The presentation of isolated words and sentence frames was intermixed in a pseudo-random fashion; individual words and sentence frames were randomized for each subject but presented in such a way that no more than two trials of the same type could occur in succession. Both isolated words and sentence frames were presented in the center of screen and remained on the screen until the subject responded. When the subject responded, the experimenter pressed a key on the keyboard to record the subject's response and another key to initiate the next trial. If a subject could not produce the correct response within 15 s the computer sounded a beep and the experimenter told the subject the correct response.

Immediately following the study phase the subjects were given the stem completion test. For all subjects, the test phase consisted of the presentation of 160 word stems, 80 that corresponded to words presented (or generated) in the study phase and 80 that corresponded to words not presented earlier. All stems appeared in the middle of the computer screen and the presentation order was random for each subject. All other procedural details were identical to those used in Experiment 1. Test instructions are provided in Appendix A.

Results and discussion

The proportion of generation errors at study was .16 for the indirect test group and .18 for the inclusion/exclusion test group. Table 2 presents the proportion of stems completed under each experimental condition, conditionalized on correct generation at study. On the indirect test, stem completion performance was higher for read words than for words that had been generated; a one-way ANOVA was reliable, F(2,30) = 38.53, MSe = .006, and posthoc analyses showed all means to be significantly different (all p's < .01). This pattern is consistent with other findings in the literature (e.g. Weldon, 1991) but does not replicate Masson and MacLeod's (1992) finding of equivalent performance for the two study orientations. Nevertheless, completing stems with words previously generated was well above baseline, producing a facilitation ("priming") score of .14. Using a generation task similar to the one used here, Masson and MacLeod (1992, Experiment 7) found a comparable level of facilitation in word identification (.19).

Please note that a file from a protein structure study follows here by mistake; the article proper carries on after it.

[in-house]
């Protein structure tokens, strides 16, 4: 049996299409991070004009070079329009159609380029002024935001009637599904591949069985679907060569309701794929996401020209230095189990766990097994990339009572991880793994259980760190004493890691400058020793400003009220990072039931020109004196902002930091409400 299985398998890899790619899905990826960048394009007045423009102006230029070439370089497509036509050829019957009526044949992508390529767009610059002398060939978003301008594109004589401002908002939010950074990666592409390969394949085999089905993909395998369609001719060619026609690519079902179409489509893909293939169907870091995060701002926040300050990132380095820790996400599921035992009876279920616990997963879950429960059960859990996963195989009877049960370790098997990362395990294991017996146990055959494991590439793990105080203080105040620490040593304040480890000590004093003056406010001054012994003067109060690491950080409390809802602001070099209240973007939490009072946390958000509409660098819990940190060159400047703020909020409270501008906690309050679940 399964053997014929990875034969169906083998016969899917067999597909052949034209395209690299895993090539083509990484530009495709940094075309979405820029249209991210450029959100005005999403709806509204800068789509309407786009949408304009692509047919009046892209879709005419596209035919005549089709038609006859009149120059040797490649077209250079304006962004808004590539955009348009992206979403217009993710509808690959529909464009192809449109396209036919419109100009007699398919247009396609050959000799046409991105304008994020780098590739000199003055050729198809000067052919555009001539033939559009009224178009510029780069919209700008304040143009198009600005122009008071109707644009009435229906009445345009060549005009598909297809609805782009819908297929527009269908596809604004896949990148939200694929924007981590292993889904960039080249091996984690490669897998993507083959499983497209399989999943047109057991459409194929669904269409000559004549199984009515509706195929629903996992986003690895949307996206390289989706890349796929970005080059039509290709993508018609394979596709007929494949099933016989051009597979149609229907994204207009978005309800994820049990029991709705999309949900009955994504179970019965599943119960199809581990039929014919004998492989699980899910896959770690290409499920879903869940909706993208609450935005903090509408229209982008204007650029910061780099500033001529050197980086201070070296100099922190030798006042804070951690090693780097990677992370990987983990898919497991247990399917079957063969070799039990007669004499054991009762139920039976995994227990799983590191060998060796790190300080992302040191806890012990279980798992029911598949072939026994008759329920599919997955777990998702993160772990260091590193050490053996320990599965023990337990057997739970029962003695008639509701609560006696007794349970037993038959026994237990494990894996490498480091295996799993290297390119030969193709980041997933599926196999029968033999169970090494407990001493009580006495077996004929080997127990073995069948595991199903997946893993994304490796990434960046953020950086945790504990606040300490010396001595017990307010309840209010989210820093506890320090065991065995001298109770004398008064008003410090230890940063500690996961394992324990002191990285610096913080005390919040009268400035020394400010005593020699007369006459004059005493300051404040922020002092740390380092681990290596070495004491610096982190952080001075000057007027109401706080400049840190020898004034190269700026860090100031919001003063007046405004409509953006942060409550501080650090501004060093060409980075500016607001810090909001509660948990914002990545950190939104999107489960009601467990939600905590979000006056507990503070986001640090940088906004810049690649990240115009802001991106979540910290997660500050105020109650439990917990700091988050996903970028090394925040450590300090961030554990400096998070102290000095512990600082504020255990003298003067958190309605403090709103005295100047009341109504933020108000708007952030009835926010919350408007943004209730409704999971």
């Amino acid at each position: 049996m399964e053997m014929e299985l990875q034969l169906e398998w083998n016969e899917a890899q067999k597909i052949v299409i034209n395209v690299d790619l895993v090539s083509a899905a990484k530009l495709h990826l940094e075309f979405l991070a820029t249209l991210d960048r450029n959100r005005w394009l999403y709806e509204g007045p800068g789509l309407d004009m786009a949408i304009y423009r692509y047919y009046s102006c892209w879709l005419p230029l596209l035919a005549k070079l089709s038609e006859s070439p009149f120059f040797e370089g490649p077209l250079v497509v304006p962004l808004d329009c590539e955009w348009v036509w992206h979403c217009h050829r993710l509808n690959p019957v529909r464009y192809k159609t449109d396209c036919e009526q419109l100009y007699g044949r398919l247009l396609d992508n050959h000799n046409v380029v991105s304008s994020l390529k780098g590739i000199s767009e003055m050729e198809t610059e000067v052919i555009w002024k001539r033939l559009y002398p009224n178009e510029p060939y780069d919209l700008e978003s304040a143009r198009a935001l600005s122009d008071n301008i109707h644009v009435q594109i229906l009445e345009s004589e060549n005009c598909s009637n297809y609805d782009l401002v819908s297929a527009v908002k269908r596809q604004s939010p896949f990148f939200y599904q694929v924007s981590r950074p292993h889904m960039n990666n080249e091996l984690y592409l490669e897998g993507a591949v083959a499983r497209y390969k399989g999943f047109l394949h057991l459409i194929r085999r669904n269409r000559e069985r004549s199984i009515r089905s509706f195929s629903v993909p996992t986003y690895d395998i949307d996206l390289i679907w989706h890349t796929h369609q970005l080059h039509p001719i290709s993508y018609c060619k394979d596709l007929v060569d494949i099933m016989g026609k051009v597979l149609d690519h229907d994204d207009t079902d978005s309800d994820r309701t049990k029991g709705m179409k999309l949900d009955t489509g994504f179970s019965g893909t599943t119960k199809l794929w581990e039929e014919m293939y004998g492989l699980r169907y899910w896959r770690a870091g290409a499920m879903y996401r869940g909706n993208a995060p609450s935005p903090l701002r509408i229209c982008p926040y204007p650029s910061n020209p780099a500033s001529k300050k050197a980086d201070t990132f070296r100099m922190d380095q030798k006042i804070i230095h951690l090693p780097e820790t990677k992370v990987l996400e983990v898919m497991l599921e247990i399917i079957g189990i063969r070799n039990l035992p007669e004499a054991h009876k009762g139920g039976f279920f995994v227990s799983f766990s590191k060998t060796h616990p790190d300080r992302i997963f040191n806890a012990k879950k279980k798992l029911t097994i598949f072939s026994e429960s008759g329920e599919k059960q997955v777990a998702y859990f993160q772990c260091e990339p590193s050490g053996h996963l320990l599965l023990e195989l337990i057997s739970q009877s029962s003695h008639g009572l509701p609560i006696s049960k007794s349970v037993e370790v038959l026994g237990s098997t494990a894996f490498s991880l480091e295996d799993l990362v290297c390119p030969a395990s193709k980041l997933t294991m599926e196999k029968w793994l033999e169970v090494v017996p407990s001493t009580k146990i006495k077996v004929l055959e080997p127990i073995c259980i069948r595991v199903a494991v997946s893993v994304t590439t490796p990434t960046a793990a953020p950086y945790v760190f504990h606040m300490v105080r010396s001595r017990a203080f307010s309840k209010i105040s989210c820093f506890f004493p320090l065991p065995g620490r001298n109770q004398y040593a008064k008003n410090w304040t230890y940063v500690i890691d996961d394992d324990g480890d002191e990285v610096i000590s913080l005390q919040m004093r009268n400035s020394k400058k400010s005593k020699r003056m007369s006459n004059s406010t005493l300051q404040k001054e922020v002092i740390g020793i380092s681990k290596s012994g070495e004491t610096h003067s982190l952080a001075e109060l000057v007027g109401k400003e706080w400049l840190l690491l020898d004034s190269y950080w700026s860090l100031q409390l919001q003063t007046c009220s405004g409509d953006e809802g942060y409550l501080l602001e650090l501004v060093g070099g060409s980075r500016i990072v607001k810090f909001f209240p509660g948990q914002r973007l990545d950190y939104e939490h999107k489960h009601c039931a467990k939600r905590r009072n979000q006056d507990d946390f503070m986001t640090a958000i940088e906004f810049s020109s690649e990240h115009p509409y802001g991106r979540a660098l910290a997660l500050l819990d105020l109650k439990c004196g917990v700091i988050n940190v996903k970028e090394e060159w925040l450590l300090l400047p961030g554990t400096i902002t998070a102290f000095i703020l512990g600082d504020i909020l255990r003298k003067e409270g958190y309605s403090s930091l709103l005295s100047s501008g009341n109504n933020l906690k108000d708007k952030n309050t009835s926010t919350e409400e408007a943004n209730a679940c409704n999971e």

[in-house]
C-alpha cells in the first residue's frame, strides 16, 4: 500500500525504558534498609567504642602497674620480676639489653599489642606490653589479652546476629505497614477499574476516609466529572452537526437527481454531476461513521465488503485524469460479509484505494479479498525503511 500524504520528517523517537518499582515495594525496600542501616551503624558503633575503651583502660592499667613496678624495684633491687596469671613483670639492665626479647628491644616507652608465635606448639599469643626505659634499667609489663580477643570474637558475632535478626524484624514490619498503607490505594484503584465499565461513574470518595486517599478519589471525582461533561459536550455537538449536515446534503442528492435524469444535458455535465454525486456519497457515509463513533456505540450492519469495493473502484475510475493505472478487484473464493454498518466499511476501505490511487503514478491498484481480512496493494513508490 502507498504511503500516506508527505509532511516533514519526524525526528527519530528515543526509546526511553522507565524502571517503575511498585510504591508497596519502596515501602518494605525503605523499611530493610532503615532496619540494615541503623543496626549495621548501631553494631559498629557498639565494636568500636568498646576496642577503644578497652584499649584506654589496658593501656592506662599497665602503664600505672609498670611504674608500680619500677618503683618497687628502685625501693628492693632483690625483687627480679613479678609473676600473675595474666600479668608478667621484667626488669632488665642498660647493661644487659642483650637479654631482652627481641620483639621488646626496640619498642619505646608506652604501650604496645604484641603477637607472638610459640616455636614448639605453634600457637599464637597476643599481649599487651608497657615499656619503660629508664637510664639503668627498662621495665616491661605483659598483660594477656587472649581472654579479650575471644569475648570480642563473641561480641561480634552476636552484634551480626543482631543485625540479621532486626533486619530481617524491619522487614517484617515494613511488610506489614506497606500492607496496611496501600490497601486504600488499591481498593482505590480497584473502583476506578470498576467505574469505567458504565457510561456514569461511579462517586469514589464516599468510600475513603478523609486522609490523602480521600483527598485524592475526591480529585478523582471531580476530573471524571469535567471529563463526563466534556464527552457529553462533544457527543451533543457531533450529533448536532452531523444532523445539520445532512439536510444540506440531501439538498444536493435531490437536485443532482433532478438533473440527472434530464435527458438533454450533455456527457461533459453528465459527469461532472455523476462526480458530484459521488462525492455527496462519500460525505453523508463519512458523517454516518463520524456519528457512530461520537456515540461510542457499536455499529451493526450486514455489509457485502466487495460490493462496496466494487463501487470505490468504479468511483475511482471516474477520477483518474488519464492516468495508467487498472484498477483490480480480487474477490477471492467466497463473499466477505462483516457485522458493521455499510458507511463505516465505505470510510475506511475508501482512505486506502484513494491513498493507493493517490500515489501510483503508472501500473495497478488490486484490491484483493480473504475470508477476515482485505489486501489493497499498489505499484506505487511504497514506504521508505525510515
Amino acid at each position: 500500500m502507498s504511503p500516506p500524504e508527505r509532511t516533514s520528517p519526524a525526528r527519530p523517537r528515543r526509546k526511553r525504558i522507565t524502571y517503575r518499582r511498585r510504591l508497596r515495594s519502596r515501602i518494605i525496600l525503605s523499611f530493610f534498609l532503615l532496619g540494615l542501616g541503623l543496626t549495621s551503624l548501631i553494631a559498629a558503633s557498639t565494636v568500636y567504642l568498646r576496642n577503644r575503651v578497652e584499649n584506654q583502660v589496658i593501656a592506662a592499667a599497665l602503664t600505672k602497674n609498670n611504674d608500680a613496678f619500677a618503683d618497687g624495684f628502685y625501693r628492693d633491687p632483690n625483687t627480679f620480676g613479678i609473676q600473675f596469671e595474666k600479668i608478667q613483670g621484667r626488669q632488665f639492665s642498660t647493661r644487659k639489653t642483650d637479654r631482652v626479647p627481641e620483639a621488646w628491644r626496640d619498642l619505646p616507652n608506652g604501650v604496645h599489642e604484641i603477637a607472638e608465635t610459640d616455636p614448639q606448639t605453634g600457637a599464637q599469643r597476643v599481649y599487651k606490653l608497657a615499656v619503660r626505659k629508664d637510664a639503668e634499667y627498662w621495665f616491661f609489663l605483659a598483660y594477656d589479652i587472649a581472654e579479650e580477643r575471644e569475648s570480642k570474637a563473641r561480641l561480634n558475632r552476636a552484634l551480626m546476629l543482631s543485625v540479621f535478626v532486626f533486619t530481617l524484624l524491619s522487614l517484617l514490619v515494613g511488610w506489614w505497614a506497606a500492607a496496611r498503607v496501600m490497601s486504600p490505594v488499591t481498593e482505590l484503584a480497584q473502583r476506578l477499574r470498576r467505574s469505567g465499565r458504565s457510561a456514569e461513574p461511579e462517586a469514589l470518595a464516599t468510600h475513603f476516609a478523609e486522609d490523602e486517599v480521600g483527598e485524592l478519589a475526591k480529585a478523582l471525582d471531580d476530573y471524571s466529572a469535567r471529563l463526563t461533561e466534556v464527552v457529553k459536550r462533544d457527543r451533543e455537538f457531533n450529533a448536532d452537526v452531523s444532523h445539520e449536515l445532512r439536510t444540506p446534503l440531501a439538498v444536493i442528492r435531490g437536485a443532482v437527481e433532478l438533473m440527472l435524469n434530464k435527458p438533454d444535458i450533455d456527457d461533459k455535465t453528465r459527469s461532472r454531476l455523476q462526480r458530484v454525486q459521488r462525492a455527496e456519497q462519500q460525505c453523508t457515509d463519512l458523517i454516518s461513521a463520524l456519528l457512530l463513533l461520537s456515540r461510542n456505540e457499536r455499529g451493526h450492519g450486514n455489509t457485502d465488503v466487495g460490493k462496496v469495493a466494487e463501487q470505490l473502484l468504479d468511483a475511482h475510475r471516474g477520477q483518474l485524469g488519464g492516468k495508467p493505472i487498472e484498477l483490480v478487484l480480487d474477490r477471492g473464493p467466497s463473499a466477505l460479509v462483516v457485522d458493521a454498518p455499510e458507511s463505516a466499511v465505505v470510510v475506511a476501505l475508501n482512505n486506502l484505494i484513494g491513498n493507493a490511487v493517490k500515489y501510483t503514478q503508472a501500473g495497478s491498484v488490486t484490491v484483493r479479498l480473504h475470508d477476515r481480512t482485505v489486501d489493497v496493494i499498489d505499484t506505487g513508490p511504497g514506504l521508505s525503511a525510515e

A one-way ANOVA of performance following inclusion test instructions was reliable, F(2,30) = 32.915, MSe = .012. Post-hoc analyses revealed no difference between performance in the reading and generating conditions. In an ANOVA treating the indirect and inclusion tests as a between subject variable, only the main effects were reliable: test, F(1,30) = 6.37, MSe = .017, and study experience, F(2,60) = 67.14, MSe = .009. The interaction between these two factors failed to reach significance, F(2,60) = 2.42, MSe = .009, p = .098.

Exclusion performance revealed that previously read words were used to complete stems more often than previously generated words; this result is consistent with the notion that conscious recollection (explicit memory) is higher for generated, than for read, words. Analysis of the inclusion/exclusion data revealed a main effect of test instructions, F(1,15) = 18.20, MSe = .045, and study experience, F(2,30) = 20.13, MSe = .014. Importantly, the two factors interacted, F(2,30) = 16.90, MSe = .014; in the exclusion condition, the probability of completing stems with read words was much higher than that of generated words (.40 vs. .21); this difference was greatly reduced in the inclusion condition (.61 vs. .56).